World Aquaculture Magazine - June 2020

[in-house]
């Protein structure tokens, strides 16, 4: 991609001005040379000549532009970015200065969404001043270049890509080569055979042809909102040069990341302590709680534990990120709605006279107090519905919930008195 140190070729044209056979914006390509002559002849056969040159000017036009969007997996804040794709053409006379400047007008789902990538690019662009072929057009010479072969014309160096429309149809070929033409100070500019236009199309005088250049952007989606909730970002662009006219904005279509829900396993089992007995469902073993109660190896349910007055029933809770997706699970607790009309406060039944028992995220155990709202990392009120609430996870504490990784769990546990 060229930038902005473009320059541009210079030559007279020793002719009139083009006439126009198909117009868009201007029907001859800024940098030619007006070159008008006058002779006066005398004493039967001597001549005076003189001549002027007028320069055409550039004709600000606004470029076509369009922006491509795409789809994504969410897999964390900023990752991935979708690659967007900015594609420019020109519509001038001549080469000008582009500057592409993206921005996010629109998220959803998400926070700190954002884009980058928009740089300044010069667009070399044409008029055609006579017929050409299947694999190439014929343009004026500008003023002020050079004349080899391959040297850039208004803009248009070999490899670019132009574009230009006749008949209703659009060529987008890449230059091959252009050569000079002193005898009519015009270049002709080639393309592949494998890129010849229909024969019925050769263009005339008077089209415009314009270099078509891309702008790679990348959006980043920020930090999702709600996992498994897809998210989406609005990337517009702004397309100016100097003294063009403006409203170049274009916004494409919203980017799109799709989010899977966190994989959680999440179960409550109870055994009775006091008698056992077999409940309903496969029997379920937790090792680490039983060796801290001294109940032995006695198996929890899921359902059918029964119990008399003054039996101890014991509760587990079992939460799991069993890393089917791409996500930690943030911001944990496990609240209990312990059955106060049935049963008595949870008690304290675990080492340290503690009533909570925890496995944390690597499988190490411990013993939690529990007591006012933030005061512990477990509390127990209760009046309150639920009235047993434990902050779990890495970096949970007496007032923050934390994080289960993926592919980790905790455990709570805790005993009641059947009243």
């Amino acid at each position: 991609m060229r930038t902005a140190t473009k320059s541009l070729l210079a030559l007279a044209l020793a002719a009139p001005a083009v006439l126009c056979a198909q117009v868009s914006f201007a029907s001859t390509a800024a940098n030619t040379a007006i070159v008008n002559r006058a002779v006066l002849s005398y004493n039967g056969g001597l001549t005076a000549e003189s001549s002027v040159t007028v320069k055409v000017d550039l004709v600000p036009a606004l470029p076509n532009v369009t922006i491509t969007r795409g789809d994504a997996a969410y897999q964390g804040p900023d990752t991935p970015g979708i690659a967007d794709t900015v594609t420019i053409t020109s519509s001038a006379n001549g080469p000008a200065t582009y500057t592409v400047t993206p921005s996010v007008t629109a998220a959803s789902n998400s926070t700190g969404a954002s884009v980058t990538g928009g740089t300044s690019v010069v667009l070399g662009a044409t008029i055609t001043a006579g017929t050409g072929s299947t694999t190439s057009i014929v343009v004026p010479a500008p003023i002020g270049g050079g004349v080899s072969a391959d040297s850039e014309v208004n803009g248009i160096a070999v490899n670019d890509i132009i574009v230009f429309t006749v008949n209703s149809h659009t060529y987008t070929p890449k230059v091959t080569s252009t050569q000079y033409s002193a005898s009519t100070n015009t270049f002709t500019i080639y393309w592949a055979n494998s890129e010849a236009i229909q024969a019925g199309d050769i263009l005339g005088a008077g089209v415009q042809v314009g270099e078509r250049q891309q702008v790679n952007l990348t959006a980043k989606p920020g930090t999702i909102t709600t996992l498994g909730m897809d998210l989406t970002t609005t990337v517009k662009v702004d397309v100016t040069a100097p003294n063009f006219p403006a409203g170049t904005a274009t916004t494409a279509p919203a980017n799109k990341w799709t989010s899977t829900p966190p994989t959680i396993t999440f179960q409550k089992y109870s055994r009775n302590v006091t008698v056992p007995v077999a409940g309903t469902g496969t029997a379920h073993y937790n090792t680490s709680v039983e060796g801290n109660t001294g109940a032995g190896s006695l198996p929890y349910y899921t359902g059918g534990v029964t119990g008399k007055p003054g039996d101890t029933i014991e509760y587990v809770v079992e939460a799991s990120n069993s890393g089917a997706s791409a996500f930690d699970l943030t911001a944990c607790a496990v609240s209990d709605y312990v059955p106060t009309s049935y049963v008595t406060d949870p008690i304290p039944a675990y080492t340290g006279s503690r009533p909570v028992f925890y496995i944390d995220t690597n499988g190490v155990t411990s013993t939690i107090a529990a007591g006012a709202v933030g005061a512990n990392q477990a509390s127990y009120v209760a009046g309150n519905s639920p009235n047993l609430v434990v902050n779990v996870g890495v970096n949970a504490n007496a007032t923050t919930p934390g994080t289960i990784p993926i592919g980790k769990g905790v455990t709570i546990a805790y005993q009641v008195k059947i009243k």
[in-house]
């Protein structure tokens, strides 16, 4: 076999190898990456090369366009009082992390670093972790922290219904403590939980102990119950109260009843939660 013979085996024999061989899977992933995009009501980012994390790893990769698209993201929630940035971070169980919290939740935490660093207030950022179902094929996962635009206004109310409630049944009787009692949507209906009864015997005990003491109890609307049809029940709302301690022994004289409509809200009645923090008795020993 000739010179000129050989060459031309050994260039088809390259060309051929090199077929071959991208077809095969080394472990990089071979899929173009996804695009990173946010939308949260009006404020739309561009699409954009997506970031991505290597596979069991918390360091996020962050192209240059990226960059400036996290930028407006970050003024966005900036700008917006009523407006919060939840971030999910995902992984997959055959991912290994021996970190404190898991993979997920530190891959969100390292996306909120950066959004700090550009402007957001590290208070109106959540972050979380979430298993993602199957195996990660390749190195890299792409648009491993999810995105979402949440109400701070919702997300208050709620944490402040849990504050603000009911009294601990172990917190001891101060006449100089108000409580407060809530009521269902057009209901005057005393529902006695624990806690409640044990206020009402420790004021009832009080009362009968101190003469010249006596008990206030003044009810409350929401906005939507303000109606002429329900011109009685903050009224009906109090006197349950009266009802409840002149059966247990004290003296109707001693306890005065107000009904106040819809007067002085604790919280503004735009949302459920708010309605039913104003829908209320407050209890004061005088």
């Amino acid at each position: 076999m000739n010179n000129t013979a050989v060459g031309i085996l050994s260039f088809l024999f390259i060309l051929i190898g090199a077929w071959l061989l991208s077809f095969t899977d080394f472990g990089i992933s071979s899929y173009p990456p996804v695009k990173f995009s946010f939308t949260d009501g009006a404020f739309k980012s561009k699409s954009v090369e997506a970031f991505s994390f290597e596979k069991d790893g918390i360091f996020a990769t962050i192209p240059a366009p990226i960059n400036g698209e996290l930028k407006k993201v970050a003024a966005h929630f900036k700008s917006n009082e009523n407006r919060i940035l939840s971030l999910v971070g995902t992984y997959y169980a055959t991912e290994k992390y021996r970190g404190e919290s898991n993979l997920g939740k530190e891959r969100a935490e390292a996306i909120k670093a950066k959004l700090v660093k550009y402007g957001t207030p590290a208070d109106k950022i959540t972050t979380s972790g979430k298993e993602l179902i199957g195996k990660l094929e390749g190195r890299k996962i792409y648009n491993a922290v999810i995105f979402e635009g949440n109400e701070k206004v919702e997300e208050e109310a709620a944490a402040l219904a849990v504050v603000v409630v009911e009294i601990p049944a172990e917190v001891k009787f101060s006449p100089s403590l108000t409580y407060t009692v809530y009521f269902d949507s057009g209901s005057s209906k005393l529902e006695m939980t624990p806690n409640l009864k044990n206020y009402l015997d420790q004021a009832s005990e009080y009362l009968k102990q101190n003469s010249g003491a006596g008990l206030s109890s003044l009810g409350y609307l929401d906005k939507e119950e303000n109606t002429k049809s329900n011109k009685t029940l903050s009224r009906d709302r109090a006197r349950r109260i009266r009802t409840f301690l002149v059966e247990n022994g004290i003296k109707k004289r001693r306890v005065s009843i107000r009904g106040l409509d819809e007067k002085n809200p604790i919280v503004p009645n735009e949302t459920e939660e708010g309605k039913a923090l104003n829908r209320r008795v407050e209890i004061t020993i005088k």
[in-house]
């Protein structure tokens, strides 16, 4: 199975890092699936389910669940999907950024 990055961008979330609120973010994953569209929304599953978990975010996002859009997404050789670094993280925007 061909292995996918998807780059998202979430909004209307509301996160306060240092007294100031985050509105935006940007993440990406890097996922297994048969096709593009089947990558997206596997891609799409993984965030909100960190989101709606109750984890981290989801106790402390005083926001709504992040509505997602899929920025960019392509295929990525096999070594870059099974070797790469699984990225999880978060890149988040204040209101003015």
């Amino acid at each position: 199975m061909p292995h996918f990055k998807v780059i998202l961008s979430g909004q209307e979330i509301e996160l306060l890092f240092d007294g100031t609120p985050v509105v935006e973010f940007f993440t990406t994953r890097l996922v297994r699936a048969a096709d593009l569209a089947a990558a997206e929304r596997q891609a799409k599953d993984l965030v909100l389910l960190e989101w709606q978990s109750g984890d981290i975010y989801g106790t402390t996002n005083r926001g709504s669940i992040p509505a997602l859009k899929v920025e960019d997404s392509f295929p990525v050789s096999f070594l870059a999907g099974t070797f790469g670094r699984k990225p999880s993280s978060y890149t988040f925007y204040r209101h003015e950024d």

28 JUNE 2020 • WORLD AQUACULTURE • WWW.WA S.ORG mesticated shrimp stocks repro- duced in closed maturation sys- tems (Fig. 2). Two disease crises in 1999 drove the necessity for such a drastic change in the way the industry operated: theWSSV epidemic that swept through the Americas and the SlowGrowth Syndrome that made culturing black tiger shrimp unprofitable. There were problems in the early history of the adoption of domesticated shrimp by the industry and the move to SPF Pacific white shrimp in Asia. Adoption of SPF Pacific white shrimp in Asia lifted world production from one million t to three million t in ten years. Domestication of shrimp also provided the platform to increase the efficiency of shrimp production that resulted in increased volumes of shrimp at lower costs to consumers. It disrupted the shrimp industry and allowed application of genetic selection to domesticated stocks. Progress in shrimp breeding is generating more efficient shrimp for culture. Newly developed and evolving molecular technologies will provide the basis for the next big disruption in the shrimp industry. CP breeds shrimp to maximize diversity, which requires large breeding populations. CPF maintains over 3000 families/year. There are three independent breeding programs at three nucleus breeding sites. Selective genetics will result in inbreeding. Inbreeding effects on survival from nauplii to PL12 is very slight but inbreeding effects on shrimp disease challenge survival is significant. The maximum allow- able inbreeding needs to be determined. No fresh feeds are used in broodstock maturation and all algae are laboratory-grown. Individual tanks are used for family rearing. Brood- stock grow-out uses zero water exchange. Broodstock are grown from PL to broodstock in 170 days in a multiplication center. Nucleus and broodstock multipliers are under continuous disease surveillance, with 20,000 PCR tests per year. CPF has a shrimp disease challenge center. CPF uses indexing to breed for multiple traits. Indexing has evolved from growth and TSV resistance from 2004-2007 to growth, WSSV-resistance and robustness as current selection criteria. There is no negative correlation between growth and disease tolerance and there has been significant progress in breeding for TSV tolerance and AHPNS tolerance. Introduction Shrimp farming is the world’s most valuable aquaculture industry. Over 85 percent of global production is derived from domesticated stocks of Pacific white shrimp Letopenaeus vannamei . Global production dominance by Pacific white shrimp only started in the 1990s. Previously, the black tiger shrimp Penaeus monodon dominated global production. In the mid-1990s, global farmed shrimp production was 700,000 t per year with a total crop value of about $3.5 billion and Pacific white shrimp only contributed about 5 percent of global shrimp production. This six-fold increase in industry production and value resulted from the domestication, breeding and widespread use of Pacific white shrimp. The cumulative value added to the shrimp industry crop value from the introduction of Pacific white shrimp to Asia is about $225 billion. This industry transformation was driven by Pacific white shrimp’s lower production costs, reduced disease risks derived from their specific pathogen free (SPF) status, advancing domestication, and the species’ natural growth traits. The biggest opportunity to lower costs in shrimp farming is through continual advanced breeding with high performance genetics. Selective breeding of Pacific white shrimp is thus of vital concern for the industry’s continued profitability and sustainability. I invited colleagues working on shrimp breeding and genetics to participate in a Special Session on the topic. The session was held at Aquaculture America 2020 in Honolulu, HI in February 2020 (Fig. 1). This article provides a synopsis of the presentations made in that session. The Importance of Shrimp Breeding in Evolving the Modern Shrimp Industry Robins McIntosh Prior to 1999, world shrimp production was stagnant, with many problems caused by known diseases and unknown syndromes. Prior to 1999, early work on domestication and shrimp maturation by the Oceanic Institute provided the basis for an industry in crisis to move from producing post-larvae fromwild-caught broodstock to using do- Shrimp Breeding and Genetics: A Special Session Synopsis Jim Wyban FIGURE 1. Shrimp Breeding and Genetics Special Session presenters (L to R): John Buchanan, Oscar Hennig, Shaun Moss, Robins MacIntosh, Melony Sellars, JimWyban, Robin Pearl, Ravi Yellanki, Kyle Martin. FIGURE 2. The shrimp farming industry switched from using wild shrimp stocks to domesticated shrimp stocks in 1999.